In our latest series of articles, Arta A. takes us on her journey through the blessed month Ramadan with weekly diary entries! From sharing her reflections on this important occasion, to sharing practical tips in overcoming the challenges faced, stay tuned for her updates.
We are now about a week into Ramadan. As with any commitment we undertake, we try to regularly evaluate our progress and check up on ourselves: have we excelled, have we fallen short, or did we do just enough to accomplish the goals we set.
There are some who may have found by now that they have exceeded their expectations, and this can motivate and allow them to continue at the same pace, or in contrast, it could stagnate their progress as they convince themselves that they can now have a “slack week”.
There are some who have remained steady, accomplishing the goals they set, not overdoing nor underdoing it – and they too feel energised to remain so throughout Ramadan.
Lastly, there are those, who underachieve. Similar to the overachievers, these people can react differently to this reality. Some convince themselves that they will “fail” the whole month and will continue to underachieve. There are also those who feel intense guilt, and this is where I would like to start.
For mothers, pregnant sisters suffering from chronic fatigue, sisters in full time work struggling to fit in Quran and extra deeds around their tight schedule, or those who are ill or involved in full time care – this is guilt is often the reality, and it’s the position I have found myself in.
Still in the midst of interviews and focusing heavily on preparing myself through role play interviews, amending my CV, brushing up on technical skills I haven’t used in a while – it’s safe to say, my Ramadan progress so far has not been as successful as I would have hoped.
But whilst I may fit in the last category, I refuse to let that be the reality of my whole Ramadan.
Firstly, I remind myself that we are in the first Ashara of Ramadan – the first 10 days of Mercy, and it automatically helps in re-align my thinking. The immediate thing that comes to mind are the following two hadiths:
“Allah the Most High said, ‘I am as My servant thinks (expects) I am. I am with him when he mentions Me. If he mentions Me to himself, I mention him to Myself; and if he mentions Me in an assembly, I mention him in an assembly greater than it. If he draws near to Me a hand’s length, I draw near to him an arm’s length. And if he comes to Me walking, I go to him at speed.’” (Bukhari)
“Allah is only merciful with those who show mercy to others.” (Bukhari)
The first hadith addresses the guilt. The ‘I feel like I haven’t worshipped Allah as intently as I can’, ‘I haven’t remembered Him enough through dhikr’, ‘I haven’t connected with the Quran and memorised/understood as much as I hoped.’ The type of guilt that can make you feel hopeless or that you are not deserving of the mercy and forgiveness of Allah: “One month out of the year, and I can’t commit to an extra 10 minutes with the Quran after each salah?!”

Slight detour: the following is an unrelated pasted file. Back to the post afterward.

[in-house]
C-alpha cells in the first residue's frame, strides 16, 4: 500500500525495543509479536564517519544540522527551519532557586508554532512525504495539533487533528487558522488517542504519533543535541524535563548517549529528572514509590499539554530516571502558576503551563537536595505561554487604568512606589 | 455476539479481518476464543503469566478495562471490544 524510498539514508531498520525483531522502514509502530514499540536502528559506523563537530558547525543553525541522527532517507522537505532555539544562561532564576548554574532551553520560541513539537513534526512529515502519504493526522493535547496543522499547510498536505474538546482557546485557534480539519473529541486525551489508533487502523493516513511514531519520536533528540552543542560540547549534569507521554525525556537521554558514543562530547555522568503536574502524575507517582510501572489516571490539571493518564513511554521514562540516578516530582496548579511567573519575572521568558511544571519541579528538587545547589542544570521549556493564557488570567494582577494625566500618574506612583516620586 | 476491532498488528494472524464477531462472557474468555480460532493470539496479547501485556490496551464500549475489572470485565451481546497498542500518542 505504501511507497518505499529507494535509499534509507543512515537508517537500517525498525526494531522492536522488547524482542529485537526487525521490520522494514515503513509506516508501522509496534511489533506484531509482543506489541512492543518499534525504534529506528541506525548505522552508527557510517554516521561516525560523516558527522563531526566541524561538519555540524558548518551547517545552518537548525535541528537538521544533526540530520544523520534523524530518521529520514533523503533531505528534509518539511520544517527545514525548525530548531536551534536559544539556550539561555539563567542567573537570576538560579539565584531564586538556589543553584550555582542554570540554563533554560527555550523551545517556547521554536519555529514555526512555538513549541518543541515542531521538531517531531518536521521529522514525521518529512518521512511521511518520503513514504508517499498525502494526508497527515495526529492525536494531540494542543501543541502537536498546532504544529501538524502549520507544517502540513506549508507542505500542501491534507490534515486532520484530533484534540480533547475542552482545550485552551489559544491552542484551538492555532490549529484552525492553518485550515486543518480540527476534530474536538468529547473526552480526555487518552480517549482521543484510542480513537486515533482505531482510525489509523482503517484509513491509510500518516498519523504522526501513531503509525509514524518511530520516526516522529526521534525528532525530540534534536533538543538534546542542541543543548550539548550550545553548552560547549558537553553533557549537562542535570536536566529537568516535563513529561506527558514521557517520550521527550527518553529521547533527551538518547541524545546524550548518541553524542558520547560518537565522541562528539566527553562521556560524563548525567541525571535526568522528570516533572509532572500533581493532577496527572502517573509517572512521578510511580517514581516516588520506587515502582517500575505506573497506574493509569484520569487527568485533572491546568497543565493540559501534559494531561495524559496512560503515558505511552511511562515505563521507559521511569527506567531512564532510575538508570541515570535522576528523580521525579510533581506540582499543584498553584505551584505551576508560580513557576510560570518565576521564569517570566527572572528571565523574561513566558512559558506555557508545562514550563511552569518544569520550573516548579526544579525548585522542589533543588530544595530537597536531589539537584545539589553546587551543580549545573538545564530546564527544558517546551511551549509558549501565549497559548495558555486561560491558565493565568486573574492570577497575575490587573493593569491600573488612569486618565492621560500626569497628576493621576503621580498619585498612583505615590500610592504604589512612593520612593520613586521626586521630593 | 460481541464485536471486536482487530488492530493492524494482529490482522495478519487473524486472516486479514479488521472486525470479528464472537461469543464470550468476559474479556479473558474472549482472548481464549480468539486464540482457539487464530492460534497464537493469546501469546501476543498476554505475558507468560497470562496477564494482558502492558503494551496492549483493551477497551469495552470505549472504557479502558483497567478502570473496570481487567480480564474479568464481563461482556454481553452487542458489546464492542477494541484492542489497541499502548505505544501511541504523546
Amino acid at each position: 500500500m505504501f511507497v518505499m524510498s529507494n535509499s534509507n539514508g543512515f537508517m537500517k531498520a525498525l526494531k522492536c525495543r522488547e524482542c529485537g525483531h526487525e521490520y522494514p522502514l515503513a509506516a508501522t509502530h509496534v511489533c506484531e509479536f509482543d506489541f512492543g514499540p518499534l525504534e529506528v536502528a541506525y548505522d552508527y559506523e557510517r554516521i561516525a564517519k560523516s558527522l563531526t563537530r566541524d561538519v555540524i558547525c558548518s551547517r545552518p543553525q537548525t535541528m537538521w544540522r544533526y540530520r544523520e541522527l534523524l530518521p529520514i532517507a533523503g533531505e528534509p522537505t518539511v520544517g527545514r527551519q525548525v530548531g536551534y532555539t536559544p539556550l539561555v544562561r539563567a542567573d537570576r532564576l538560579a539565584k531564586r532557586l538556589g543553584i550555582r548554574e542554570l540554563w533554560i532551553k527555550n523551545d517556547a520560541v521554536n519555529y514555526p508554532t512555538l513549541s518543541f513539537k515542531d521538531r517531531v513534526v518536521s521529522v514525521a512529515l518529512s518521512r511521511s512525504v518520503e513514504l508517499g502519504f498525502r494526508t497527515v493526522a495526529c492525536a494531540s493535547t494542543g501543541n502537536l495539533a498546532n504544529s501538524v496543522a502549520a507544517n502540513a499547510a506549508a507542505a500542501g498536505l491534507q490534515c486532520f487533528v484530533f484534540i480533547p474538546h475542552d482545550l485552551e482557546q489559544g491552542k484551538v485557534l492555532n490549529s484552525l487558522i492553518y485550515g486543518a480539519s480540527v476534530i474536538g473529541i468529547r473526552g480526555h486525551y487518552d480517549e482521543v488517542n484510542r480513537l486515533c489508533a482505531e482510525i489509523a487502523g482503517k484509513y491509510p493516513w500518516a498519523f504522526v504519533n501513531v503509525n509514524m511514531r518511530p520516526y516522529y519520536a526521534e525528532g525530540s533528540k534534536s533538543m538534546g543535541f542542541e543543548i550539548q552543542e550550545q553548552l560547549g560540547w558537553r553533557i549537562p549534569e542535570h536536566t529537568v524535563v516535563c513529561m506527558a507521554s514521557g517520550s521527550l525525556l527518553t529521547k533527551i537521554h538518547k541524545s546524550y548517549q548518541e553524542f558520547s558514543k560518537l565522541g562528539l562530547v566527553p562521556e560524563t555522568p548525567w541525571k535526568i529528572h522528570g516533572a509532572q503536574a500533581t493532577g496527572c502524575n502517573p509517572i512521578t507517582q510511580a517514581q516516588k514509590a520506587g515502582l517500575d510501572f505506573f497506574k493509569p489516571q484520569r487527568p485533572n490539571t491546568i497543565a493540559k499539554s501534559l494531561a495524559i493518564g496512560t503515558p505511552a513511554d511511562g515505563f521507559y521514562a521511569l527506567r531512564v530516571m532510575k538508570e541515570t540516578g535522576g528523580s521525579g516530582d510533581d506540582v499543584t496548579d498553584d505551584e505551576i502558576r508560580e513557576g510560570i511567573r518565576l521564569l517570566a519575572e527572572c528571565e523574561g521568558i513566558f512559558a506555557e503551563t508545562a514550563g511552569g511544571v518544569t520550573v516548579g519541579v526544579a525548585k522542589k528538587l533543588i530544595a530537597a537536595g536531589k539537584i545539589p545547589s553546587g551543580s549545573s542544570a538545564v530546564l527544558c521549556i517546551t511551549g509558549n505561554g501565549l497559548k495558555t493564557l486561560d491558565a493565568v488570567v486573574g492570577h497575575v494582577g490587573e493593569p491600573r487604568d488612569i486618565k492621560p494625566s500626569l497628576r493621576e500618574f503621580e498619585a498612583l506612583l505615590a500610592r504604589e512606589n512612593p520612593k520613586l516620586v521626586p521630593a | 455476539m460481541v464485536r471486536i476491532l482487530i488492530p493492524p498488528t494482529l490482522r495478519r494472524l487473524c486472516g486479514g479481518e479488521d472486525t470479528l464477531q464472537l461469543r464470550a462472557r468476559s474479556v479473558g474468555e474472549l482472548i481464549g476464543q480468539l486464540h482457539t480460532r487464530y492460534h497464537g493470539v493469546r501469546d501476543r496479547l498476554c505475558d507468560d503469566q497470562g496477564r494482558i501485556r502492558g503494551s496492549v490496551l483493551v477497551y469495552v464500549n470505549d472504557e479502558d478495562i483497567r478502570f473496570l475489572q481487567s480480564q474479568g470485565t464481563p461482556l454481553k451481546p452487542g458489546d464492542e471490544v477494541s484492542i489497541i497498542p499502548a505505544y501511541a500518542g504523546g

This hadith alone dispels all these fears.
‘I am as My servant thinks I am’ and ‘if he comes to Me walking, I go to him at speed’. You remind yourself that Allah will show mercy so long as you see Him as Ar Rahman, the most merciful and Ar-Raheem the especially Merciful, and remember that the smallest acts of getting close to Allah are valuable and worth doing.
Guilt now turns from something that can lead to an anxiety-driven cycle of unproductivity and failure, into hope and reflection on how to improve.
The second dua encourages you to take the opportunity during these ten first days of Mercy, to show mercy yourself. Do not burden yourself with excessive expectations, recognise the constraints of your reality as a test. It also reminds us that having mercy itself is an especially rewardable action: how you talk to someone or treat them will weight heavily on your scale of deeds.
Some guilt is good. It’s tangible proof that you want to strive to do better. Acknowledge that, but do not drown in it. Spending too much time thinking about how much you’re not doing/achieving takes away time from time you can spend actually doing something, therefore:
- Re-think your plan assembled in the beginning of Ramadan. You said you will spend 15 minutes of Quran after every salah, and that has been too strenuous? Try 10 minutes for the next week.
- There are few more days left for these first 10 days of Mercy, the following is encouraged to recite:
Rabbi ighfir warham wa-anta khayrur-raahimeen
“And say: ‘O my Lord, forgive me and have mercy on me (always treat me with Your forgiveness and mercy), for You are the Best of the merciful.” (Surah Al-Muminoon 23:118)
- Islamic knowledge: I talk to a few sisters, and ‘reading’ to gain Islamic knowledge, excluding the Quran can seem challenging – either because sisters are multi-tasking throughout the day and cannot sit and read with the required concentration. An alternative that may help is watching documentaries on YouTube on various Islamic topics. This may engage your attention more than a book, and in turn can help with tackling the book at a later time.
Thoughts very often turn into actions. If you think you will not make most of this Ramadan that is exactly what will happen. Therefore, I encourage all of you to be positive! Make all your goals achievable, and insha’Allah we are still in the running to have a successful Ramadan!